Seymour fifth-grader wins mayor’s essay contest

Brenda Juarez Marcelo said she thinks Seymour is way underrated.

In her “What I like about Seymour” essay, she shared information about the Reno brothers committing the first documented robbery on a moving train in the history of the United States on Oct. 6, 1866.

She also noted singer-songwriter John Mellencamp being from Seymour and writing about it in his hit song “Small Town.”

The Freeman Army Airfield is another unique thing about Seymour. The Army base was established in 1942 as a pilot training airfield, and Black bomber pilots, known as the Tuskegee Airmen, trained there in 1944.

It also was the scene of an incident known as the Freeman Field Mutiny that ultimately led to the desegregation of the U.S. military. Today, the property operates as Freeman Municipal Airport, and there are two buildings housing the Freeman Army Airfield Museum.

Plus, the city has been the site of the Seymour Oktoberfest on the first weekend of October for 50 years, and it’s known as the Crossroads of Southern Indiana for the intersection of two major railroad lines, CSX and Louisville & Indiana, and two federal highways, U.S. 50 and U.S. 31.

Juarez Marcelo also explained how Seymour got its name in 1852 from the railroad’s civil engineer, shared two of her favorite places to eat, Pizza Palace and Donut Central, and noted Seymour High School has one of the largest high school gymnasiums in the country.

“Now that I gave you a ton of information about Seymour, Indiana, do you also think it’s underrated?” she concluded in her essay. “Seymour still has way more cool things about it, but I won’t tell you. You have to find out about it by yourself.”

Earlier this year, fifth-graders at all of the Seymour elementary schools were encouraged to participate in the mayor’s essay contest with the theme “What I like about Seymour.” From the entries, an overall winner was chosen.

Recently visiting Jeff Klakamp’s classroom at Margaret R. Brown Elementary School, Principal Tony Hack and Assistant Principal Curt Schleibaum surprised Juarez Marcelo by announcing she was the winner.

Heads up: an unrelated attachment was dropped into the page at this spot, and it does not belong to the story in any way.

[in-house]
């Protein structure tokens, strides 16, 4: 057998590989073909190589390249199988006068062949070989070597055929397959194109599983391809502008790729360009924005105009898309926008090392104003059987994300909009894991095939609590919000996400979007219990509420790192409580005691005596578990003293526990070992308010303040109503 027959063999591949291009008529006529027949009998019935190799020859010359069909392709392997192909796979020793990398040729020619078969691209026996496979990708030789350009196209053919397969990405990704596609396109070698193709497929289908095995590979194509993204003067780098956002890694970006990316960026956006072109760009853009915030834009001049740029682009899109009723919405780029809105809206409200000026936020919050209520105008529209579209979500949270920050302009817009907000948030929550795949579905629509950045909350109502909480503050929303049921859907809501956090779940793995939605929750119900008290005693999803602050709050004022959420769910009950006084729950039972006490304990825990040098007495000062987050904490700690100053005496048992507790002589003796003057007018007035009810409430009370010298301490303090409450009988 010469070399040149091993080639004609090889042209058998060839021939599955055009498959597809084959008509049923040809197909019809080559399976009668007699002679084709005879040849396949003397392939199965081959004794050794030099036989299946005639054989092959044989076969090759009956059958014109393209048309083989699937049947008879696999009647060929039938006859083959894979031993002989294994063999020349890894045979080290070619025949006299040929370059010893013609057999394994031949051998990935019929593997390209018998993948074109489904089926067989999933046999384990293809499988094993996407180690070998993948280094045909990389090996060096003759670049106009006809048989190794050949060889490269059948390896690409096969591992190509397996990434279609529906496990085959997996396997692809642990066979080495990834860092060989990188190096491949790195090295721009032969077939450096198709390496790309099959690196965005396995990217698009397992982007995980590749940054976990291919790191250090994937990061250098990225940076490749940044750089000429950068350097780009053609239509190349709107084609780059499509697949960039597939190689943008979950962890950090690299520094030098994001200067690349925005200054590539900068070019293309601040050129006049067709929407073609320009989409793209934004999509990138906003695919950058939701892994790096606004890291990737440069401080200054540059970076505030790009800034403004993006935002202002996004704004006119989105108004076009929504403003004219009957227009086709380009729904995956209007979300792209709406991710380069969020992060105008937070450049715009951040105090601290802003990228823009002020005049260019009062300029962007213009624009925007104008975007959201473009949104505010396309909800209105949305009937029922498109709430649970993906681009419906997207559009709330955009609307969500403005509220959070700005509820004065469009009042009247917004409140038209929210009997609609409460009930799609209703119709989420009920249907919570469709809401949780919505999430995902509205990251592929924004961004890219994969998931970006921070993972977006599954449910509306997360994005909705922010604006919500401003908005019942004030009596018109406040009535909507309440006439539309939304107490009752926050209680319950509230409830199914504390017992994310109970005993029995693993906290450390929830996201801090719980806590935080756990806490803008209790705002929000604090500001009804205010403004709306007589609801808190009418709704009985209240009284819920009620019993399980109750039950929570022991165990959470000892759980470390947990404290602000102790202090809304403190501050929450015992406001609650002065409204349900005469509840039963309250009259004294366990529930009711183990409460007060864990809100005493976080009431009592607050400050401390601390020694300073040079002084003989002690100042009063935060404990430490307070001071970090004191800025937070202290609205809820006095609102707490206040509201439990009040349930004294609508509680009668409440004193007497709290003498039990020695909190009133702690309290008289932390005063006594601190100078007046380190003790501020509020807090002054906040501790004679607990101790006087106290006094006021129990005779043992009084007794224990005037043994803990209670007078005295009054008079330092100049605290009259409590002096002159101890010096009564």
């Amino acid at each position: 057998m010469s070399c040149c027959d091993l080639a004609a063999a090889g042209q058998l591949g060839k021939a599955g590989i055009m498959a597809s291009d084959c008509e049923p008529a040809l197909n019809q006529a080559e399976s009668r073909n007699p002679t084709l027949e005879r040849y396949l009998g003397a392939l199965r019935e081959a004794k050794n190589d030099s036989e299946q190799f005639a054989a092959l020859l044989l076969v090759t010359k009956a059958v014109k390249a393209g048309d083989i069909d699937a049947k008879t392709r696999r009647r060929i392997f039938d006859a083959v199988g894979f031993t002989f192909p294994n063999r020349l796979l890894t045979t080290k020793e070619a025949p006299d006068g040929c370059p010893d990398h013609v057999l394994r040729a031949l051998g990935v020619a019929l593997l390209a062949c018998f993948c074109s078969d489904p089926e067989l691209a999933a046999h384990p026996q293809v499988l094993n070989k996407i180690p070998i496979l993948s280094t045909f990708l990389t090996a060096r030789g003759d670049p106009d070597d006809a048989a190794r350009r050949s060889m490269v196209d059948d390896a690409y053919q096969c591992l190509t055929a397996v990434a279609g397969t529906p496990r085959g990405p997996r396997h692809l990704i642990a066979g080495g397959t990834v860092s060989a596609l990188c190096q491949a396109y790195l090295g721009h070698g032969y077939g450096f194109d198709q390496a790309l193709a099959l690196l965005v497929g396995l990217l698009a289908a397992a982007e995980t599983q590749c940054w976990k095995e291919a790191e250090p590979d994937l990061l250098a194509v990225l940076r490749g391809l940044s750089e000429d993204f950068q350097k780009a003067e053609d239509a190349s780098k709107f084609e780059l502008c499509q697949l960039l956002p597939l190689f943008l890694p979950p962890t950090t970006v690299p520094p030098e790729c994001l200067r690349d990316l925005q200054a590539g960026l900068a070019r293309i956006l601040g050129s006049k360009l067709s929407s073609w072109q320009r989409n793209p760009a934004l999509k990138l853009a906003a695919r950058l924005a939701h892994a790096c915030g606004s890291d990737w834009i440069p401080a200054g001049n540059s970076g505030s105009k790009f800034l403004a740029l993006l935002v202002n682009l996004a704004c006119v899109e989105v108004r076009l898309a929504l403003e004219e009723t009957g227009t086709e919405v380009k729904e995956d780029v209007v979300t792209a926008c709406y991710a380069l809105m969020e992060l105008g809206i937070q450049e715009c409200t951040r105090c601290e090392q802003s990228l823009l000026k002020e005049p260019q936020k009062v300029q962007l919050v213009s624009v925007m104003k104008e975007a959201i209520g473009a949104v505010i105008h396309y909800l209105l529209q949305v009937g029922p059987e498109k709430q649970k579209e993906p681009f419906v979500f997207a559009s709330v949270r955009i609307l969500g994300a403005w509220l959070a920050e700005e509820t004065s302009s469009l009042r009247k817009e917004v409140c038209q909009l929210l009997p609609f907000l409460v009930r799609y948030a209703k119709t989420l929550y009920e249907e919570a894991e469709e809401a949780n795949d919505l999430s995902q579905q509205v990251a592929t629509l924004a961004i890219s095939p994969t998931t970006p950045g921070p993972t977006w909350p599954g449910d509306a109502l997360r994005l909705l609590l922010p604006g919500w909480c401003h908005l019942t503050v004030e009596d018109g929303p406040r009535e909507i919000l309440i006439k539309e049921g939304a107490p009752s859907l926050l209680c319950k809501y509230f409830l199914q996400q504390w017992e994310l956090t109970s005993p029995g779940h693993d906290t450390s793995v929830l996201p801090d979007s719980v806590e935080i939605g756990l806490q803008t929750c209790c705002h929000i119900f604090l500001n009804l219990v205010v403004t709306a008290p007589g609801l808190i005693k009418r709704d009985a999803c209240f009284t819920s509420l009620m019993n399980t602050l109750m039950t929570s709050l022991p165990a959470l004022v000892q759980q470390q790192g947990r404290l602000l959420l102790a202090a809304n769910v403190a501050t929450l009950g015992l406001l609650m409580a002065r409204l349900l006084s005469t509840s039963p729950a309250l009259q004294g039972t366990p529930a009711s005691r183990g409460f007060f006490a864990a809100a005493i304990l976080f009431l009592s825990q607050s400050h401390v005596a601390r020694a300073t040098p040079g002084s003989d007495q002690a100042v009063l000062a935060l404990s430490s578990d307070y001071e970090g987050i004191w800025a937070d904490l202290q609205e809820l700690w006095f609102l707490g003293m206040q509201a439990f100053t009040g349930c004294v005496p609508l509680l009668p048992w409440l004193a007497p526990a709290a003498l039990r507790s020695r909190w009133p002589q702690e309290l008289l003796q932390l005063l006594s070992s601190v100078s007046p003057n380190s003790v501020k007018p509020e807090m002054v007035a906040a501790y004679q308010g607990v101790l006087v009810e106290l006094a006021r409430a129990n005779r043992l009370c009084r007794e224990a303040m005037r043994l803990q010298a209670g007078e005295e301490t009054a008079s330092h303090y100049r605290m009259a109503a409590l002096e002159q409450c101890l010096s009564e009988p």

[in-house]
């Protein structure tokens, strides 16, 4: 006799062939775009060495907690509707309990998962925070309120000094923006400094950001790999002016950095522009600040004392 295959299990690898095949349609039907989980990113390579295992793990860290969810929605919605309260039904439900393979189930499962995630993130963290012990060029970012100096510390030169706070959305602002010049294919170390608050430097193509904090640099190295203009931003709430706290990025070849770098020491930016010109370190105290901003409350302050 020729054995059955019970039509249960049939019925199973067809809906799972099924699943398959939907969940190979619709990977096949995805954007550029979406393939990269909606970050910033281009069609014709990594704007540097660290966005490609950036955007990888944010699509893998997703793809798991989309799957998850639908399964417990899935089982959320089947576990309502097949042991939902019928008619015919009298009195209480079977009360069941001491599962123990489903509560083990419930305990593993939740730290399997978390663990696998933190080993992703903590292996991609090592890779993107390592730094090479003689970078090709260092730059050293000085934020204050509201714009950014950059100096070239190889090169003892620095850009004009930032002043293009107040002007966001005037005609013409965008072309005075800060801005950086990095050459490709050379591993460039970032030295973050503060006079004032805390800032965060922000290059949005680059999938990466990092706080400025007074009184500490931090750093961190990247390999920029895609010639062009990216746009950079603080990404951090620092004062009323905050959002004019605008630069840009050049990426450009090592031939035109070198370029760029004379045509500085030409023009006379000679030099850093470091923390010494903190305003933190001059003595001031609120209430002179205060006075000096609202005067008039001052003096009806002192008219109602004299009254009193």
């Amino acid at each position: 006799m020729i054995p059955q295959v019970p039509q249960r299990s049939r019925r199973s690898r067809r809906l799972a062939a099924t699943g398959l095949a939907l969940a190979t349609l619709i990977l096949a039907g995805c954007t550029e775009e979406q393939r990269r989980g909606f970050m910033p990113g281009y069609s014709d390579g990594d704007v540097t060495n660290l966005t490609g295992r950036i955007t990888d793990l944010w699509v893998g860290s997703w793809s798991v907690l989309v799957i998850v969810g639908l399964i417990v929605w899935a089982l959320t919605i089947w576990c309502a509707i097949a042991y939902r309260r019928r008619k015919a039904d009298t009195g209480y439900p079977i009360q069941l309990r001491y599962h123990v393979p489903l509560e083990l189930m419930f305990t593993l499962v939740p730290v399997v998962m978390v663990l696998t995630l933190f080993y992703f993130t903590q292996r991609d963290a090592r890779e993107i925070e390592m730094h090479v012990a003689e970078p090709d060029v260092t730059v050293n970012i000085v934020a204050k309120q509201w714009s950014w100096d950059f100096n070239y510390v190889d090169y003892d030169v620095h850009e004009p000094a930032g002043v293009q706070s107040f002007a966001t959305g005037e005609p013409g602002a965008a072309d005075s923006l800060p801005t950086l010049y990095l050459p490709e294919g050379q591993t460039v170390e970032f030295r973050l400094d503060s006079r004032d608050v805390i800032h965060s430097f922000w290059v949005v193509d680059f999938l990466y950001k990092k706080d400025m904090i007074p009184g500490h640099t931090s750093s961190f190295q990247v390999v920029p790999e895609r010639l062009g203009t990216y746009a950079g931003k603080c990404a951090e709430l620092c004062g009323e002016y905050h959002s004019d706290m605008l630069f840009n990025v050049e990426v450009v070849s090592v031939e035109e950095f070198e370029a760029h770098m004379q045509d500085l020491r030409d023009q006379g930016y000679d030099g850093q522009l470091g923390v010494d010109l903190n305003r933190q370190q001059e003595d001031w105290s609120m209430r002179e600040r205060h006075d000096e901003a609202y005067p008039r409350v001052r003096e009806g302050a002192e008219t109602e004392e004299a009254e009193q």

“Brenda, we are super proud of you,” Hack said.

“I will tell you guys, every year, I read these when you write them,” he said. “Fifth-graders get this opportunity. The teachers go through and then they send them to me, and we send them to the company. I will tell you, it has been 15 years since I was a teacher in the classroom, and the only student work I read every single word are these essays, and you guys impressed me. I appreciate your hard work. I appreciate how hard you have worked over your entire career.”

Allen Mitchell is the creator of Coloring My Town, where he produces fun, educational coloring books customized for individual communities. People in each community are featured with caricatures.

In the fourth edition of the Coloring Seymour coloring book, Juarez Marcelo is on Page 60 wearing a Brown Elementary shirt and holding a pizza. In the background are a train on railroad tracks, Seymour High School and military airplanes, all things she wrote about in her essay. On Page 61 is a copy of her winning essay.

Each student in Klakamp’s class received a copy of the coloring book, and a reproduction of pages 60 and 61 was made in color, put in a frame and presented to Juarez Marcelo.

“She is now famous in so many different ways,” said Hack, who noted he also is featured in the coloring book.

Hack and Schleibaum were joined by Juarez Marcelo’s father, Rodrigo, during the surprise presentation.

“I’m just really happy for her because she is always painting. Her sisters, too. They like to paint and draw things,” Rodrigo said.

Brenda said she has lived in Seymour since she was 7 and attended Brown since second grade.